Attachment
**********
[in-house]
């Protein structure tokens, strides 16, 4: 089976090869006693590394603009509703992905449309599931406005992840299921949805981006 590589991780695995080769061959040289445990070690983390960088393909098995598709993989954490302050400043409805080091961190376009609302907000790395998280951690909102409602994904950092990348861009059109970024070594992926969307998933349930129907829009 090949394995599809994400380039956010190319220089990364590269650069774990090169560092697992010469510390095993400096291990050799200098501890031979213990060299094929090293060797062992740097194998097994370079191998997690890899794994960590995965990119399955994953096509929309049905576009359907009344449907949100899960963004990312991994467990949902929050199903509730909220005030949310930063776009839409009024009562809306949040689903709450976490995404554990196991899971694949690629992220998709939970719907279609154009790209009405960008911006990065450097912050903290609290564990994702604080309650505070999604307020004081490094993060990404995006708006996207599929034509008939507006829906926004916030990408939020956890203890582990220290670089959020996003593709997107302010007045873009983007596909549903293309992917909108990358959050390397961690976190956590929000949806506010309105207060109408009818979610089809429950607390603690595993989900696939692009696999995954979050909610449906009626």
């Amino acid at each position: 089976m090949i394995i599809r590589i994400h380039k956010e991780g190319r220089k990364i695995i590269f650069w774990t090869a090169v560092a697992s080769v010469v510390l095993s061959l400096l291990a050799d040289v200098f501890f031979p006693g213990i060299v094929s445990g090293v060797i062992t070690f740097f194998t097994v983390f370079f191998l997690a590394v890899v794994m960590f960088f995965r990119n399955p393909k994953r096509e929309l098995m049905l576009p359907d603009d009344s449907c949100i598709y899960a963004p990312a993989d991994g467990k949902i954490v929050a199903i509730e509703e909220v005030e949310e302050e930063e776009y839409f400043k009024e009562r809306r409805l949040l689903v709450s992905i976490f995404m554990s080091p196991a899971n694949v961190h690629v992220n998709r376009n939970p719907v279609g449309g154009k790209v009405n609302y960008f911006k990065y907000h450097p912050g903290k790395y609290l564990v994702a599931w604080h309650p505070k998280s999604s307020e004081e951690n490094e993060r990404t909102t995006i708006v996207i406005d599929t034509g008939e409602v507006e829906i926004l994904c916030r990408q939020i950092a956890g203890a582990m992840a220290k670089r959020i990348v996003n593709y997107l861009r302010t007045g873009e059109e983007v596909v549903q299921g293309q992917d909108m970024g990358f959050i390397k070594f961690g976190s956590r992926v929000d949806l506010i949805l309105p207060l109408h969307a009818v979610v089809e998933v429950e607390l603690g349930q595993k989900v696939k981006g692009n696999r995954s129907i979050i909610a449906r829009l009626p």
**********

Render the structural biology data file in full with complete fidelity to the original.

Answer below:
[in-house]
């Protein structure tokens, strides 16, 4: 089976090869006693590394603009509703992905449309599931406005992840299921949805981006 590589991780695995080769061959040289445990070690983390960088393909098995598709993989954490302050400043409805080091961190376009609302907000790395998280951690909102409602994904950092990348861009059109970024070594992926969307998933349930129907829009 090949394995599809994400380039956010190319220089990364590269650069774990090169560092697992010469510390095993400096291990050799200098501890031979213990060299094929090293060797062992740097194998097994370079191998997690890899794994960590995965990119399955994953096509929309049905576009359907009344449907949100899960963004990312991994467990949902929050199903509730909220005030949310930063776009839409009024009562809306949040689903709450976490995404554990196991899971694949690629992220998709939970719907279609154009790209009405960008911006990065450097912050903290609290564990994702604080309650505070999604307020004081490094993060990404995006708006996207599929034509008939507006829906926004916030990408939020956890203890582990220290670089959020996003593709997107302010007045873009983007596909549903293309992917909108990358959050390397961690976190956590929000949806506010309105207060109408009818979610089809429950607390603690595993989900696939692009696999995954979050909610449906009626």
């Amino acid at each position: 089976m090949i394995i599809r590589i994400h380039k956010e991780g190319r220089k990364i695995i590269f650069w774990t090869a090169v560092a697992s080769v010469v510390l095993s061959l400096l291990a050799d040289v200098f501890f031979p006693g213990i060299v094929s445990g090293v060797i062992t070690f740097f194998t097994v983390f370079f191998l997690a590394v890899v794994m960590f960088f995965r990119n399955p393909k994953r096509e929309l098995m049905l576009p359907d603009d009344s449907c949100i598709y899960a963004p990312a993989d991994g467990k949902i954490v929050a199903i509730e509703e909220v005030e949310e302050e930063e776009y839409f400043k009024e009562r809306r409805l949040l689903v709450s992905i976490f995404m554990s080091p196991a899971n694949v961190h690629v992220n998709r376009n939970p719907v279609g449309g154009k790209v009405n609302y960008f911006k990065y907000h450097p912050g903290k790395y609290l564990v994702a599931w604080h309650p505070k998280s999604s307020e004081e951690n490094e993060r990404t909102t995006i708006v996207i406005d599929t034509g008939e409602v507006e829906i926004l994904c916030r990408q939020i950092a956890g203890a582990m992840a220290k670089r959020i990348v996003n593709y997107l861009r302010t007045g873009e059109e983007v596909v549903q299921g293309q992917d909108m970024g990358f959050i390397k070594f961690g976190s956590r992926v929000d949806l506010i949805l309105p207060l109408h969307a009818v979610v089809e998933v429950e607390l603690g349930q595993k989900v696939k981006g692009n696999r995954s129907i979050i909610a449906r829009l009626p």